7:30 a.m. – Holy Eucharist, Rite I (In-person only)

10:30 a.m. – Holy Eucharist Rite II (both in-person and online via FB & YouTube)


7:30 a.m. – Holy Eucharist, Rite II (In-person only)

9:00 p.m. – Compline (online via FB)


12:05 p.m. – Healing Eucharist, Rite II (In-person only)

9:00 p.m. – Compline (online via FB)

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Monday, March 13, 2023

The Monday in the 3rd Week of Lent

 March 13, 2023

Luke 4:23-30

“No prophet is welcome in his hometown.”  In today’s passage Jesus, having begun his public ministry in Galilee, returns to his hometown of Nazareth.  On the Sabbath he taught in the synagogue in Nazareth. At first, those in attendance were in awe of his words.  Some in attendance, however, began questioning his authority.  Is this not the son of Joseph the carpenter?  How could someone of such upbringing hold such authority?   The mood of those gathered at the synagogue becomes even more hostile as Jesus teaches about the Gentiles having God’s blessing.  Specifically, Jesus draws their attention to the account in First Kings where the widow at Zarepath used what little flour and oil she had to make bread for Elijah and in return God blessed her by not allowing her jar of flour to run empty and her jug of oil to run dry.  Likewise, he pointed their attention to the account in Second Kings where Naaman was healed of leprosy by washing seven times in the River Jordan.  The crowd’s ire was so great that not only did they throw Jesus out of the synagogue, but they ran him out of town and tried to drive him over the cliff.  As they were trying to kill Jesus, he made a miraculous escape by walking through their midst.

How often do we ignore the truth or become offended when it spoken by those closest to us?  If you ever dine at Chuck’s Fish, notice the words on the menu about its eponym, Chuck Morgan.  On September 15, 1963 – the day that the Sixteenth Street Baptist Church was bombed – Chuck Morgan was a 33-year-old attorney with a promising career in Birmingham, the city he had called home since a teenager.  The next day at a lunch meeting of the Birmingham Young Men’s Business Club, Morgan spoke of the bombing and laid the blame at the feet of community leaders.  “Every person in this community who has in any way contributed during the past several years to the popularity of hatred is at least as guilty, or more so, than the demented fool who threw that bomb.”  As word spread throughout Birmingham of his speech, Morgan and his family received death threats, forcing them to permanently leave Birmingham.  “No prophet is welcome in his hometown.”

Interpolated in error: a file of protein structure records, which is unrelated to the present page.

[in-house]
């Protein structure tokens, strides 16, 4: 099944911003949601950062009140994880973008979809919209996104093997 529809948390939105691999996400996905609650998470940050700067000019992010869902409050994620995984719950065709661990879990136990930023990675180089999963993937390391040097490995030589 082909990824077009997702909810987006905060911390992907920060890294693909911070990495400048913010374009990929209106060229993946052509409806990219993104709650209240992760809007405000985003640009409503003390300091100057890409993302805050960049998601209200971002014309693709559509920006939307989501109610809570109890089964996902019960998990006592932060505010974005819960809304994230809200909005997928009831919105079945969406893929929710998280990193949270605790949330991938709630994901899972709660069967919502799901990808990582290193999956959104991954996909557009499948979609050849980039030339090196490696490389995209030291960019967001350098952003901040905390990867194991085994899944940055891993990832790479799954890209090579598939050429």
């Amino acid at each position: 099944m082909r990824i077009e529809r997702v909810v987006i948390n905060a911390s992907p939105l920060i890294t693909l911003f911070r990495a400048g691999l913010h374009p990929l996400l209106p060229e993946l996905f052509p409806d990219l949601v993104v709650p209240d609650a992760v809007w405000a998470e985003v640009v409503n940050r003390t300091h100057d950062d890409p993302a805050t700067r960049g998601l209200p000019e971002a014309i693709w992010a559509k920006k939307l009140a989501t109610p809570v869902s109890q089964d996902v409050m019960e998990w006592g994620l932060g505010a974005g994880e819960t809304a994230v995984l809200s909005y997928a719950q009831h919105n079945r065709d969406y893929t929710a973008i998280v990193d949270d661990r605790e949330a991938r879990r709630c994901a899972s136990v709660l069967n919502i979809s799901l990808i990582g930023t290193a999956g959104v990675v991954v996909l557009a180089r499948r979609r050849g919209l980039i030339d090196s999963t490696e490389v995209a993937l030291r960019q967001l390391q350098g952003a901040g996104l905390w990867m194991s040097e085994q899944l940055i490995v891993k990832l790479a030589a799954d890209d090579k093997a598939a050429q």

I have heard it said that a politician tells you what you want to hear but a leader tells you what you need to hear.  Sadly, in all aspects of our lives, we seem to often find ourselves surrounded by more politicians than leaders.  When we are confronted by a leader, are we willing to accept and heed their words?  May our minds be open so that we can discern the wisdom imparted by the prophets that God places in our lives.

Scott Mitchell